On February 29, the Nooksack citizens targeted for “disenrollment” won an important motion in Nooksack Tribal Court, when Judge Susan Alexander affirmed their right to vote in the upcoming 2016 elections. But, apparently unbeknownst to these citizens, their lawyer, and the court itself, the Nooksack Tribal Council had taken steps on February 24 to disbar their lawyer.
On March 7, when the lawyers tried to file motions to get copies of council resolutions and related documents, the tribal judge said the council disbarment move prevented the court from accepting the motions, and that the citizens were now in a pro se status, i.e., they had to represent themselves.
The council did not directly deprive the Nooksack citizens of all legal representation, but it derailed their representation in the middle of the case. According to a statement filed in tribal court by the lawyers, the tribal council convened a special meeting during which it “resuscitated” a tribal resolution on business license procedures that had not been enforced for 30 years. The lawyers told the tribal judge their application for a business license had been returned by the Nooksack Chief Financial Officer, with a statement, “We…are not able to issue the requested license.”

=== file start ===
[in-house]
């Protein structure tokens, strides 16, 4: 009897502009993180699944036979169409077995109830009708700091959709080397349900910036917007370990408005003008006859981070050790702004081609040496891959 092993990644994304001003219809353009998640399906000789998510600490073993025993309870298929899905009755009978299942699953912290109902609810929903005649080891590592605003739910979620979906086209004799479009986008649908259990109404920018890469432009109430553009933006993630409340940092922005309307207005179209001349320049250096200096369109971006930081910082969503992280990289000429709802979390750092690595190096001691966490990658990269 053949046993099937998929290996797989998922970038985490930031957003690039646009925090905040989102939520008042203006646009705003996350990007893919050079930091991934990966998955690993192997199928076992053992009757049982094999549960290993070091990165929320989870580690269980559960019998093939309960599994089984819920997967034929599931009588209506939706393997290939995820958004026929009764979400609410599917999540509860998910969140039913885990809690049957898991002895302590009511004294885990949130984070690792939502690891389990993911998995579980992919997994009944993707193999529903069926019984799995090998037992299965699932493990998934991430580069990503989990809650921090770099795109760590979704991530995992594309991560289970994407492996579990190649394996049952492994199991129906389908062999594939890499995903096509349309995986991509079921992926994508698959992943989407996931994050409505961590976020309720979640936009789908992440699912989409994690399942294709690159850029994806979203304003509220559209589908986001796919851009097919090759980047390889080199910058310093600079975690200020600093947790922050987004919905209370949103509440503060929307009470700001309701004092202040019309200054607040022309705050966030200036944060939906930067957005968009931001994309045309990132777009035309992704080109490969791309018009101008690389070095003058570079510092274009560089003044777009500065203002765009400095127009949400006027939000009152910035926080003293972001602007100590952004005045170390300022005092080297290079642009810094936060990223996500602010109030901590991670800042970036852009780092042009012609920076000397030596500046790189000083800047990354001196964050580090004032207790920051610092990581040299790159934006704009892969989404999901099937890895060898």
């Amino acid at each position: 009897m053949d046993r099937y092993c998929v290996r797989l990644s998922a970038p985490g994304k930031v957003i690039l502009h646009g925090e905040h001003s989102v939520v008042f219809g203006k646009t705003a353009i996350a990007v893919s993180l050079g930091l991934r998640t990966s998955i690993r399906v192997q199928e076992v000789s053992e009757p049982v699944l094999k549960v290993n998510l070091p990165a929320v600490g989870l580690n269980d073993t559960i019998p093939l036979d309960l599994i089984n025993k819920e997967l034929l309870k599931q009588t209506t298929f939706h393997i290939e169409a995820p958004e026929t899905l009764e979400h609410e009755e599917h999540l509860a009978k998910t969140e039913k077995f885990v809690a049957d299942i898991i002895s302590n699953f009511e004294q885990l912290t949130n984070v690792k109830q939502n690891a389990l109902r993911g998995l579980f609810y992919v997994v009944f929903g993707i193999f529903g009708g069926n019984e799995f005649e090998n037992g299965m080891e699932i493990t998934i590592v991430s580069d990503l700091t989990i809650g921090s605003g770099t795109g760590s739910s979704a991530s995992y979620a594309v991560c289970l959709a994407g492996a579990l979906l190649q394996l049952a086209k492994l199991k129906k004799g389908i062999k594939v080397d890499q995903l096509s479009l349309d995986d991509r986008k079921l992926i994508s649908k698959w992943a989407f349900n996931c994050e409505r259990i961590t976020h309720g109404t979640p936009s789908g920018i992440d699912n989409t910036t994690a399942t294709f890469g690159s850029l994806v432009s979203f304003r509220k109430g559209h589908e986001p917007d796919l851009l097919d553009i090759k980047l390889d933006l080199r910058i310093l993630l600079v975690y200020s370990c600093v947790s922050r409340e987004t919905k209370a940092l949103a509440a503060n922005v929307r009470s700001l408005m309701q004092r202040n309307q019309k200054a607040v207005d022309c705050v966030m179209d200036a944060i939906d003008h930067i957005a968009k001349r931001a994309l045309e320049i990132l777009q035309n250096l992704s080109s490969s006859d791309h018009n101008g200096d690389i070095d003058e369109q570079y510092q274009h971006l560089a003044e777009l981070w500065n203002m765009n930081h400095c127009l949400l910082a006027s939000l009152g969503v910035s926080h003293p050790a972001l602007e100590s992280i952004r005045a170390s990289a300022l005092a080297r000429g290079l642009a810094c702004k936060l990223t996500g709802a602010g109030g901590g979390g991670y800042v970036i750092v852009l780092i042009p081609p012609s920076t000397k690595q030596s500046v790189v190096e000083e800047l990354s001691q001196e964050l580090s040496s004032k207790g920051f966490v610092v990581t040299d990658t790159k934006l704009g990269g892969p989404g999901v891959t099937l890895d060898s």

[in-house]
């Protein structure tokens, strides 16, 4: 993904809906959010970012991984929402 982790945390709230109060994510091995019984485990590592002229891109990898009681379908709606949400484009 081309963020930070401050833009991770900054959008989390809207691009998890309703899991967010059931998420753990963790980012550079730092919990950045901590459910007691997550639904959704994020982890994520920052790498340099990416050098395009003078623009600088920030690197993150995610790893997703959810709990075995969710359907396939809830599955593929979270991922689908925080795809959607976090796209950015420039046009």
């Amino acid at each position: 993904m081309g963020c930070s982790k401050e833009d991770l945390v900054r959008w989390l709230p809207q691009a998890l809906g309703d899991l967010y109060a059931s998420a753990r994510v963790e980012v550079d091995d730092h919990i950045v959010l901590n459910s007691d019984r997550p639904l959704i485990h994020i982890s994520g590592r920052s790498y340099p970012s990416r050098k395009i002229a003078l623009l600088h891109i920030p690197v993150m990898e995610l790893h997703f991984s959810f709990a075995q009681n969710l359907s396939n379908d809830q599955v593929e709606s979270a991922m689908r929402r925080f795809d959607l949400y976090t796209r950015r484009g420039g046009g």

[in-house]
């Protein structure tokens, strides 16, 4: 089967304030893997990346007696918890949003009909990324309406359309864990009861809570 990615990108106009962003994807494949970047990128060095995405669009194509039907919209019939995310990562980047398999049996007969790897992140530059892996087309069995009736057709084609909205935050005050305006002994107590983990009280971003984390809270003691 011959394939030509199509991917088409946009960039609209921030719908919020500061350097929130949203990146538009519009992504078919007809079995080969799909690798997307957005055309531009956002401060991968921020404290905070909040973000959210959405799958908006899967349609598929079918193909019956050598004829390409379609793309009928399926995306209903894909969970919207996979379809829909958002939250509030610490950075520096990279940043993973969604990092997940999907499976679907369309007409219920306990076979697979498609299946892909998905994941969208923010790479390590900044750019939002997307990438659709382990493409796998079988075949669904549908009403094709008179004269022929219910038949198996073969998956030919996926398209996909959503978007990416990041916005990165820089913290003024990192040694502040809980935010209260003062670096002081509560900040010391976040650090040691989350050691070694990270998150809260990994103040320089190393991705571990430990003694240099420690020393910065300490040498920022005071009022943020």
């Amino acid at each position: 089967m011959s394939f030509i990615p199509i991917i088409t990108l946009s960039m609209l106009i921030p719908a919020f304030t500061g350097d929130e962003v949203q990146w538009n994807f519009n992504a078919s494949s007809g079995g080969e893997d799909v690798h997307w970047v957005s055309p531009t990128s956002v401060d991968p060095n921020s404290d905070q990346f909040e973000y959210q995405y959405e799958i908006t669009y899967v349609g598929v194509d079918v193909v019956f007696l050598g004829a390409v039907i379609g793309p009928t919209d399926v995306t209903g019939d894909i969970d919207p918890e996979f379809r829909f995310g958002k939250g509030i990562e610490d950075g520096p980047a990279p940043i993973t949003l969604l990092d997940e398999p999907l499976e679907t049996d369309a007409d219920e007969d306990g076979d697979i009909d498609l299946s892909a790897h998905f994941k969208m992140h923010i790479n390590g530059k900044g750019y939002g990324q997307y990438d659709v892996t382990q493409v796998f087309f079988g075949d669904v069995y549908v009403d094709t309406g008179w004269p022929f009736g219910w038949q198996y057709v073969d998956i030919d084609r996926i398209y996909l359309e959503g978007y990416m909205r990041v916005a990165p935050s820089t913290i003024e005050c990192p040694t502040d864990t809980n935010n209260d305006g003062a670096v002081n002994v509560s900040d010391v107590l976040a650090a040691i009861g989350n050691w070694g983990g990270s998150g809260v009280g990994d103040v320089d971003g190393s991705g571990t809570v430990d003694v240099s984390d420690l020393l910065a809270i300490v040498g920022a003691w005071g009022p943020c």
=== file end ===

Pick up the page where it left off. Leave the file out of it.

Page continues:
The right to be represented by a lawyer in criminal cases has long been seen as fundamental, but representation in civil cases stands on a lower rank. Nevertheless, many jurisdictions provide a right to counsel in the most serious types of civil cases, such as termination of parental rights and commitment proceedings.